THREE RECIPES FOR ROYAL ICING

All the cookies you see on the KCI web pages are decorated with royal icing.  Royal icing
tastes great and dries hard so you can stack and/or freeze your cookies after you decorate
them -- a GREAT time saver for all of us busy cookie people.  Royal icing is very forgiving.
Experiment with consistency.  Remember that when you add the color it is easier to put it in
than to take it out!  

I get tons of emails every month from people asking me for royal icing recipes.  Here are
three recipes -- try each and decide which you prefer..  The first one is the royal icing recipe
from Sugarbaker's Cookie Cutter Cookbook.  They are of course, the standard.  The second 
one is from Toba Garrett's book, Creative Cookies.  She calls her recipe Glace' Icing and says
it dries to a perfect sheen. From looking at the pictures in her book, her cookies sure are pretty! 
Finally, there is my recipe.  I can't follow exact recipes for royal icing because sometimes 6 T.
of water isn't enough and sometimes it is.  Royal icing is pretty forgiving, too thin?  add sugar. 
Too thick?  Add water.  Simple stuff.

Royal Icing from Sugarbaker's

Makes 3 cups of base consistency icing

3 3/4 cups sifted confectioners' sugar
3 T meringue powder
6 T warm water

Beat 4 to 5 minutes
By hand, stir in optional flavorings and desired tints.

They say to add 8 T of warm water if you want flow consistency

Toba Garrett's Glace' Icing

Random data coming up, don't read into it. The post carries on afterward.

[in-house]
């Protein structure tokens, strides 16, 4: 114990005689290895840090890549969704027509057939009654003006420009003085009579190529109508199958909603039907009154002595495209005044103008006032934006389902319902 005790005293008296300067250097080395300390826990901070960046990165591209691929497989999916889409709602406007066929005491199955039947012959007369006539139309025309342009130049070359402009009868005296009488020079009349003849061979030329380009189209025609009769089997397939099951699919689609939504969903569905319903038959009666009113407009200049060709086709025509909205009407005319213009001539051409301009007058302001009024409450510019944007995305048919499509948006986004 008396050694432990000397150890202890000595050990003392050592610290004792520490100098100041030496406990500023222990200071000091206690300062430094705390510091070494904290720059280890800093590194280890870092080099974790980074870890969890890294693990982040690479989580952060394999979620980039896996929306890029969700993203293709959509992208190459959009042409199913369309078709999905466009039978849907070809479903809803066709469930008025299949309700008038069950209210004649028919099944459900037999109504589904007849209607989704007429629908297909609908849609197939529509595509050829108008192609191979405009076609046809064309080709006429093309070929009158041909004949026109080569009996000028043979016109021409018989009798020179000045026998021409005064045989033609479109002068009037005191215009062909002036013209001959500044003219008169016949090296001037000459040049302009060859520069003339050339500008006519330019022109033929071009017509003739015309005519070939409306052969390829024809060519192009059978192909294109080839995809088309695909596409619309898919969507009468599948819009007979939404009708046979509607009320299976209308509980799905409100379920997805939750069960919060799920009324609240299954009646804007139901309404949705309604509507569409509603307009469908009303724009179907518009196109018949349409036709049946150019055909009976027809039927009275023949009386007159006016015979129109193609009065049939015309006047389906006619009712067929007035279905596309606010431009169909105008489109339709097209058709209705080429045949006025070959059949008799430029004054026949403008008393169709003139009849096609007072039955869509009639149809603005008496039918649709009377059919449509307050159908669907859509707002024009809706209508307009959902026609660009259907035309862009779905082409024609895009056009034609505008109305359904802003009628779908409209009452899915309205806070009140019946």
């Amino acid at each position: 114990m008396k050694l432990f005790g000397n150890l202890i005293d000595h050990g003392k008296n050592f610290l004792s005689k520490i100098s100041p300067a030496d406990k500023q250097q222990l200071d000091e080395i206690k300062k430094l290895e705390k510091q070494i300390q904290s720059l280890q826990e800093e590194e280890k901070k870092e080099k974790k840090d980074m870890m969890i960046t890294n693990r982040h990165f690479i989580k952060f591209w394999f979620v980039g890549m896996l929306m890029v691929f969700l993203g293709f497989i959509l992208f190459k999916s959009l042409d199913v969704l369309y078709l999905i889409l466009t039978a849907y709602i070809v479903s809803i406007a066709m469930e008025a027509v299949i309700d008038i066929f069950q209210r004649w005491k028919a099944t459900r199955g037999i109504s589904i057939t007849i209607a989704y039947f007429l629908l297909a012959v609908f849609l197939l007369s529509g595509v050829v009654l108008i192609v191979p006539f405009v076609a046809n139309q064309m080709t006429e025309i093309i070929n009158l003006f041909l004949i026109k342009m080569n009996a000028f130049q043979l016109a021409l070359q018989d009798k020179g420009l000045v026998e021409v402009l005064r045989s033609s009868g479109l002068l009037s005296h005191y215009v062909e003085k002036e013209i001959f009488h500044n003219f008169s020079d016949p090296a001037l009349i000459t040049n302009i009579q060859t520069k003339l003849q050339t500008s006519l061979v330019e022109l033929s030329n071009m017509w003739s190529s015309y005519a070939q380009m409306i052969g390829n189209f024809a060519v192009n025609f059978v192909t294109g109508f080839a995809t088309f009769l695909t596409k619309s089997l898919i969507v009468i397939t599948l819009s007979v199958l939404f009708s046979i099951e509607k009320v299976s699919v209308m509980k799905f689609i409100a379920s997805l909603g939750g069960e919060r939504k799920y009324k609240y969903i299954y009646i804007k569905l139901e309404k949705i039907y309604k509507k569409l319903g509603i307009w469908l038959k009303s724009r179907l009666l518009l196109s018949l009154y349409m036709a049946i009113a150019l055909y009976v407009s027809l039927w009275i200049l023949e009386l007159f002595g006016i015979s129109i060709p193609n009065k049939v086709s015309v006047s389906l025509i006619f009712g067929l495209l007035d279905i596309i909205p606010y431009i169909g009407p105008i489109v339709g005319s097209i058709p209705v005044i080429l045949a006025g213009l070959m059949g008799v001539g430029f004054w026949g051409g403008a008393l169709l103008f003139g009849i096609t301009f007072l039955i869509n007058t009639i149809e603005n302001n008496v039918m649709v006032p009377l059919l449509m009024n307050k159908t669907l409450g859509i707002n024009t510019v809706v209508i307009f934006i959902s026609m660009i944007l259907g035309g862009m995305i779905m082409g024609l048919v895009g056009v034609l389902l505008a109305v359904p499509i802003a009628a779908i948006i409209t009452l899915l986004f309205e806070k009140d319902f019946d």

1 lb. confectioners' sugar
3/8 cup milk
3/8 cup light corn syrup
flavoring as desired

In a mixing bowl, mix the sugar and milk first.  Add corn syrup just until combined.  
Divide to flavor and add color.

Lesley's Royal Icing

1 bag confectioners' sugar
4 T. meringue powder (actually, I just dump some in but that sounds about right)
2 t. flavoring (usually almond)
warm water

Put confectioners' sugar and meringue powder in mixing bowl.  Start beater and mix slowly
for a few seconds.  With mixer running, add 3 to 4 T warm water.  Add flavoring.  Continue
mixing and adding water a little at a time until you get the consistency you want.  Divide and color!

NOTE:
Remember that royal icing only takes a long time to dry after you put it on a cookie.  
Until then, it turns to concrete in seconds.  Keep your containers covered until you are 
ready to use it.  The cookies you see a on Kitchen Collectables' web pages were all 
decorated with Royal Icing.  Royal Icing has several advantages over buttercream:: no 
fat, the icing won't separate, the icing hardens so cookies can be stacked, and you can 
freeze cookies iced with Royal Icing!   To learn the basics of decorating with 
Royal Icing,  CLICK HERE  
If you want tips on making black icing, CLICK HERE.

Find tons more recipes and tips on our Recipes Page.